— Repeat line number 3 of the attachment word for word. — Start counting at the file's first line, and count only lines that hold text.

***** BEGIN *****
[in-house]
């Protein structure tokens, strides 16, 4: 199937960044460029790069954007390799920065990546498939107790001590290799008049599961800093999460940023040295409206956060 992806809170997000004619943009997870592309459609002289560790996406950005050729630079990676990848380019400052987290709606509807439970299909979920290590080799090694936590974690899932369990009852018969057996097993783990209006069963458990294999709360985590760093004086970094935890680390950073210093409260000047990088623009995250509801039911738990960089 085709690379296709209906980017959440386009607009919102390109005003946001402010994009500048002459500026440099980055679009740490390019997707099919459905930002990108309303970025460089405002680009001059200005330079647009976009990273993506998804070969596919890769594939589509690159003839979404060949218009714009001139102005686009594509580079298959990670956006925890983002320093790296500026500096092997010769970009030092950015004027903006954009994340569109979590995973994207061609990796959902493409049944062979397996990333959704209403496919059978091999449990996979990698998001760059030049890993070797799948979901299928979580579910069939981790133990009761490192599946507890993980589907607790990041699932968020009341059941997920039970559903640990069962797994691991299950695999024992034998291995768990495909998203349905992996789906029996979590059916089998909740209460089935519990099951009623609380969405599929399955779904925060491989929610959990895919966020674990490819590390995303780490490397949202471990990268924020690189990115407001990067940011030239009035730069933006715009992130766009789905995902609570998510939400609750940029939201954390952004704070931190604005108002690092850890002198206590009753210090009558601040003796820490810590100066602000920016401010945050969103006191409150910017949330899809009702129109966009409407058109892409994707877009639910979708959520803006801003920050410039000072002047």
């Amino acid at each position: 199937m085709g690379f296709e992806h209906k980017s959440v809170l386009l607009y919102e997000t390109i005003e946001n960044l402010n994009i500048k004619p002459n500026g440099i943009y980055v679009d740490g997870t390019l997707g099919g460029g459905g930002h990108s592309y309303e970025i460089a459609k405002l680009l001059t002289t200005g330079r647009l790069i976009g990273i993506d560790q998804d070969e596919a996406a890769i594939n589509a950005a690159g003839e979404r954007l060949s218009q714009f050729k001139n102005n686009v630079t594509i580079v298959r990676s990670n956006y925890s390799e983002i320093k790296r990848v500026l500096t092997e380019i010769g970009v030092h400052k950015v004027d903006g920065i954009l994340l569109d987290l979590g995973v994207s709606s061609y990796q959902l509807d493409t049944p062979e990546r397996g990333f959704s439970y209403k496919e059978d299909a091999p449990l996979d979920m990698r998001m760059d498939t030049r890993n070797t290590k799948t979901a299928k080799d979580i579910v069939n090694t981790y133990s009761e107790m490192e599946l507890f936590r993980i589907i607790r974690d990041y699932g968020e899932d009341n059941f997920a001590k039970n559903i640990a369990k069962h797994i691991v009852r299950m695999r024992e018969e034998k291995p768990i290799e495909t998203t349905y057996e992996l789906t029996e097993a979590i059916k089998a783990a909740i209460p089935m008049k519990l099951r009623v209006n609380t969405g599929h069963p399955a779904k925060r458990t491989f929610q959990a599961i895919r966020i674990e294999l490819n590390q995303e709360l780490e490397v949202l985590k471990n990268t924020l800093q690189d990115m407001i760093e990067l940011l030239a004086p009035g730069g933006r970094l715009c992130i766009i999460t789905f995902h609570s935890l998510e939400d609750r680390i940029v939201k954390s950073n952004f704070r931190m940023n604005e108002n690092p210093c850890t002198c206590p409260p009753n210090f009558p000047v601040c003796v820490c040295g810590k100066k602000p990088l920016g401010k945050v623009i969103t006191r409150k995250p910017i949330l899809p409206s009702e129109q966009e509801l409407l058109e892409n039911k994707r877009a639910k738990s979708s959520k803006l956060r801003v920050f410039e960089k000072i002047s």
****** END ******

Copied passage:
């Amino acid at each position: 199937m085709g690379f296709e992806h209906k980017s959440v809170l386009l607009y919102e997000t390109i005003e946001n960044l402010n994009i500048k004619p002459n500026g440099i943009y980055v679009d740490g997870t390019l997707g099919g460029g459905g930002h990108s592309y309303e970025i460089a459609k405002l680009l001059t002289t200005g330079r647009l790069i976009g990273i993506d560790q998804d070969e596919a996406a890769i594939n589509a950005a690159g003839e979404r954007l060949s218009q714009f050729k001139n102005n686009v630079t594509i580079v298959r990676s990670n956006y925890s390799e983002i320093k790296r990848v500026l500096t092997e380019i010769g970009v030092h400052k950015v004027d903006g920065i954009l994340l569109d987290l979590g995973v994207s709606s061609y990796q959902l509807d493409t049944p062979e990546r397996g990333f959704s439970y209403k496919e059978d299909a091999p449990l996979d979920m990698r998001m760059d498939t030049r890993n070797t290590k799948t979901a299928k080799d979580i579910v069939n090694t981790y133990s009761e107790m490192e599946l507890f936590r993980i589907i607790r974690d990041y699932g968020e899932d009341n059941f997920a001590k039970n559903i640990a369990k069962h797994i691991v009852r299950m695999r024992e018969e034998k291995p768990i290799e495909t998203t349905y057996e992996l789906t029996e097993a979590i059916k089998a783990a909740i209460p089935m008049k519990l099951r009623v209006n609380t969405g599929h069963p399955a779904k925060r458990t491989f929610q959990a599961i895919r966020i674990e294999l490819n590390q995303e709360l780490e490397v949202l985590k471990n990268t924020l800093q690189d990115m407001i760093e990067l940011l030239a004086p009035g730069g933006r970094l715009c992130i766009i999460t789905f995902h609570s935890l998510e939400d609750r680390i940029v939201k954390s950073n952004f704070r931190m940023n604005e108002n690092p210093c850890t002198c206590p409260p009753n210090f009558p000047v601040c003796v820490c040295g810590k100066k602000p990088l920016g401010k945050v623009i969103t006191r409150k995250p910017i949330l899809p409206s009702e129109q966009e509801l409407l058109e892409n039911k994707r877009a639910k738990s979708s959520k803006l956060r801003v920050f410039e960089k000072i002047s």